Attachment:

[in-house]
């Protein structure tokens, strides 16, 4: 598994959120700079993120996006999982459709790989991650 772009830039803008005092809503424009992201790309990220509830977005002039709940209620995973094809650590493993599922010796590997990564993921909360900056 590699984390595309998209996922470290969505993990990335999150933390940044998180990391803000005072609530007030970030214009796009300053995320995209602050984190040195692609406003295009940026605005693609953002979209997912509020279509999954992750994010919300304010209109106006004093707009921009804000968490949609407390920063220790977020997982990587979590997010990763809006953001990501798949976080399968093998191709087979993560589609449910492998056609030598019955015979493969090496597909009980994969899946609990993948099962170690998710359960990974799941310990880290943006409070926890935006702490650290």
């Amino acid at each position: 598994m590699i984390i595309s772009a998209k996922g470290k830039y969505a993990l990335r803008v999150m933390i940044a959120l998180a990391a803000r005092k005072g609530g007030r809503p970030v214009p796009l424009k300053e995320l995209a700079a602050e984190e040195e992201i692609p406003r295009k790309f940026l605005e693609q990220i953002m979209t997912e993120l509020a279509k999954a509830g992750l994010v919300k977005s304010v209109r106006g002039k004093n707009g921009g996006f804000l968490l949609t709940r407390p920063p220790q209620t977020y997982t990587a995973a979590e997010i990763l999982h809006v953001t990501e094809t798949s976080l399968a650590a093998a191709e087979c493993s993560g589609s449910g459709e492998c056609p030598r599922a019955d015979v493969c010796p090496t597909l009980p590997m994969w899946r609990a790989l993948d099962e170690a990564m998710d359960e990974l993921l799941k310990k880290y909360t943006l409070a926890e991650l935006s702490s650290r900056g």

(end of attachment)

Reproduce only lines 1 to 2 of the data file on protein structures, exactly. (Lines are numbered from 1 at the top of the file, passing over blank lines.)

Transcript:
[in-house]
């Protein structure tokens, strides 16, 4: 598994959120700079993120996006999982459709790989991650 772009830039803008005092809503424009992201790309990220509830977005002039709940209620995973094809650590493993599922010796590997990564993921909360900056 590699984390595309998209996922470290969505993990990335999150933390940044998180990391803000005072609530007030970030214009796009300053995320995209602050984190040195692609406003295009940026605005693609953002979209997912509020279509999954992750994010919300304010209109106006004093707009921009804000968490949609407390920063220790977020997982990587979590997010990763809006953001990501798949976080399968093998191709087979993560589609449910492998056609030598019955015979493969090496597909009980994969899946609990993948099962170690998710359960990974799941310990880290943006409070926890935006702490650290």